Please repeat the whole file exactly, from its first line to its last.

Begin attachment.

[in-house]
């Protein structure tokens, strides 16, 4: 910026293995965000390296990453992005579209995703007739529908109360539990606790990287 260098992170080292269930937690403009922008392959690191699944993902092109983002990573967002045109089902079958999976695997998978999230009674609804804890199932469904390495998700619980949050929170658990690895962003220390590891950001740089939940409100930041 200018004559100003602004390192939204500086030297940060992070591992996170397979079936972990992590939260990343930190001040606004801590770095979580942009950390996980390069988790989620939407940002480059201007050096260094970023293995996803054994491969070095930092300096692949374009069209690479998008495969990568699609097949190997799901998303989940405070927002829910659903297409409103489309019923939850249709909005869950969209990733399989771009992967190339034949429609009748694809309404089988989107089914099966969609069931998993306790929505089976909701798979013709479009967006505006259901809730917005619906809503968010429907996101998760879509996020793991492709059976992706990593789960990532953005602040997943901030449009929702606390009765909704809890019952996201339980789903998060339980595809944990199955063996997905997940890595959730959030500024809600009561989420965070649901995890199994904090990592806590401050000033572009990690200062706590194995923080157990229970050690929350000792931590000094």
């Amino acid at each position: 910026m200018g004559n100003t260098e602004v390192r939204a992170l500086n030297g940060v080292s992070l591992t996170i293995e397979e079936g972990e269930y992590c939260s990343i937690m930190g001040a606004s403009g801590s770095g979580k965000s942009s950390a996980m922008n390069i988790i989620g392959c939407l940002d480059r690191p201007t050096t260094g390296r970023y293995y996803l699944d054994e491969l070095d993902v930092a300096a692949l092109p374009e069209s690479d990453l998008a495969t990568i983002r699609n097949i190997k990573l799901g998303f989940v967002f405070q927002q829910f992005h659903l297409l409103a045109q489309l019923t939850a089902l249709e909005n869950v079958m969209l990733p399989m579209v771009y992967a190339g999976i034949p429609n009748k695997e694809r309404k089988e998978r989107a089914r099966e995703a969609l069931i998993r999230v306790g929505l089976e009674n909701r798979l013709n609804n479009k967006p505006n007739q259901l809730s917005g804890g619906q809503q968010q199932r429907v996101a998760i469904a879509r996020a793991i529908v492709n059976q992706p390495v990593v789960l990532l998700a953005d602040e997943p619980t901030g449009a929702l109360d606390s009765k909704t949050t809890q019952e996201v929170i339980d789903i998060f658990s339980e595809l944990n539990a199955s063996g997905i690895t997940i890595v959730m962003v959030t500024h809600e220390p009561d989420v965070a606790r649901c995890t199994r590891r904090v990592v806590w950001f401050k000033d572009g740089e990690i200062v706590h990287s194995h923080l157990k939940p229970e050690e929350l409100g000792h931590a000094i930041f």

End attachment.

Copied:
[in-house]
């Protein structure tokens, strides 16, 4: 910026293995965000390296990453992005579209995703007739529908109360539990606790990287 260098992170080292269930937690403009922008392959690191699944993902092109983002990573967002045109089902079958999976695997998978999230009674609804804890199932469904390495998700619980949050929170658990690895962003220390590891950001740089939940409100930041 200018004559100003602004390192939204500086030297940060992070591992996170397979079936972990992590939260990343930190001040606004801590770095979580942009950390996980390069988790989620939407940002480059201007050096260094970023293995996803054994491969070095930092300096692949374009069209690479998008495969990568699609097949190997799901998303989940405070927002829910659903297409409103489309019923939850249709909005869950969209990733399989771009992967190339034949429609009748694809309404089988989107089914099966969609069931998993306790929505089976909701798979013709479009967006505006259901809730917005619906809503968010429907996101998760879509996020793991492709059976992706990593789960990532953005602040997943901030449009929702606390009765909704809890019952996201339980789903998060339980595809944990199955063996997905997940890595959730959030500024809600009561989420965070649901995890199994904090990592806590401050000033572009990690200062706590194995923080157990229970050690929350000792931590000094």
């Amino acid at each position: 910026m200018g004559n100003t260098e602004v390192r939204a992170l500086n030297g940060v080292s992070l591992t996170i293995e397979e079936g972990e269930y992590c939260s990343i937690m930190g001040a606004s403009g801590s770095g979580k965000s942009s950390a996980m922008n390069i988790i989620g392959c939407l940002d480059r690191p201007t050096t260094g390296r970023y293995y996803l699944d054994e491969l070095d993902v930092a300096a692949l092109p374009e069209s690479d990453l998008a495969t990568i983002r699609n097949i190997k990573l799901g998303f989940v967002f405070q927002q829910f992005h659903l297409l409103a045109q489309l019923t939850a089902l249709e909005n869950v079958m969209l990733p399989m579209v771009y992967a190339g999976i034949p429609n009748k695997e694809r309404k089988e998978r989107a089914r099966e995703a969609l069931i998993r999230v306790g929505l089976e009674n909701r798979l013709n609804n479009k967006p505006n007739q259901l809730s917005g804890g619906q809503q968010q199932r429907v996101a998760i469904a879509r996020a793991i529908v492709n059976q992706p390495v990593v789960l990532l998700a953005d602040e997943p619980t901030g449009a929702l109360d606390s009765k909704t949050t809890q019952e996201v929170i339980d789903i998060f658990s339980e595809l944990n539990a199955s063996g997905i690895t997940i890595v959730m962003v959030t500024h809600e220390p009561d989420v965070a606790r649901c995890t199994r590891r904090v990592v806590w950001f401050k000033d572009g740089e990690i200062v706590h990287s194995h923080l157990k939940p229970e050690e929350l409100g000792h931590a000094i930041f």